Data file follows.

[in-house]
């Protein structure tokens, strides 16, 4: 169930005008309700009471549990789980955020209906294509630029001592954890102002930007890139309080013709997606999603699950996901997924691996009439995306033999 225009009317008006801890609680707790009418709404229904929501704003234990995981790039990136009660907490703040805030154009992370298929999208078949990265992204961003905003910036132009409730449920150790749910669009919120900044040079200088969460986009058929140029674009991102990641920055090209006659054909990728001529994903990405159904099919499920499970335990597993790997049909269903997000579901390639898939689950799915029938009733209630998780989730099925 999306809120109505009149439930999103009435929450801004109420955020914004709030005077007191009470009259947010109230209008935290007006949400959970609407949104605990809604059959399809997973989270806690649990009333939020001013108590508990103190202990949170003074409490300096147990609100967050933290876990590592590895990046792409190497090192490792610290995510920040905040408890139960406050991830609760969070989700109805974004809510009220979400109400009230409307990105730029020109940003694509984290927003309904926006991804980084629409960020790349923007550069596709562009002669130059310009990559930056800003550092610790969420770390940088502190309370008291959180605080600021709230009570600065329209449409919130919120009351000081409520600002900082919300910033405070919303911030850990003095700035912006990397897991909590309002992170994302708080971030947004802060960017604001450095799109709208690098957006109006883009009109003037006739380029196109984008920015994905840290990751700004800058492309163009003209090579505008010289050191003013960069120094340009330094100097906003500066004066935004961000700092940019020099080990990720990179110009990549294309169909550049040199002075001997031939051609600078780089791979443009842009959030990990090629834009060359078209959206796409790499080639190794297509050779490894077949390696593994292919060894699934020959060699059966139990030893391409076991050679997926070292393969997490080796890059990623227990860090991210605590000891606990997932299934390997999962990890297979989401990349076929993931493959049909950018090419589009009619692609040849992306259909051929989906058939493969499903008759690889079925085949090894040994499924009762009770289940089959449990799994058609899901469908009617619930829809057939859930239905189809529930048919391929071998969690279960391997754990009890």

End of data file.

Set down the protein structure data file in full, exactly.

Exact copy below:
[in-house]
């Protein structure tokens, strides 16, 4: 169930005008309700009471549990789980955020209906294509630029001592954890102002930007890139309080013709997606999603699950996901997924691996009439995306033999 225009009317008006801890609680707790009418709404229904929501704003234990995981790039990136009660907490703040805030154009992370298929999208078949990265992204961003905003910036132009409730449920150790749910669009919120900044040079200088969460986009058929140029674009991102990641920055090209006659054909990728001529994903990405159904099919499920499970335990597993790997049909269903997000579901390639898939689950799915029938009733209630998780989730099925 999306809120109505009149439930999103009435929450801004109420955020914004709030005077007191009470009259947010109230209008935290007006949400959970609407949104605990809604059959399809997973989270806690649990009333939020001013108590508990103190202990949170003074409490300096147990609100967050933290876990590592590895990046792409190497090192490792610290995510920040905040408890139960406050991830609760969070989700109805974004809510009220979400109400009230409307990105730029020109940003694509984290927003309904926006991804980084629409960020790349923007550069596709562009002669130059310009990559930056800003550092610790969420770390940088502190309370008291959180605080600021709230009570600065329209449409919130919120009351000081409520600002900082919300910033405070919303911030850990003095700035912006990397897991909590309002992170994302708080971030947004802060960017604001450095799109709208690098957006109006883009009109003037006739380029196109984008920015994905840290990751700004800058492309163009003209090579505008010289050191003013960069120094340009330094100097906003500066004066935004961000700092940019020099080990990720990179110009990549294309169909550049040199002075001997031939051609600078780089791979443009842009959030990990090629834009060359078209959206796409790499080639190794297509050779490894077949390696593994292919060894699934020959060699059966139990030893391409076991050679997926070292393969997490080796890059990623227990860090991210605590000891606990997932299934390997999962990890297979989401990349076929993931493959049909950018090419589009009619692609040849992306259909051929989906058939493969499903008759690889079925085949090894040994499924009762009770289940089959449990799994058609899901469908009617619930829809057939859930239905189809529930048919391929071998969690279960391997754990009890």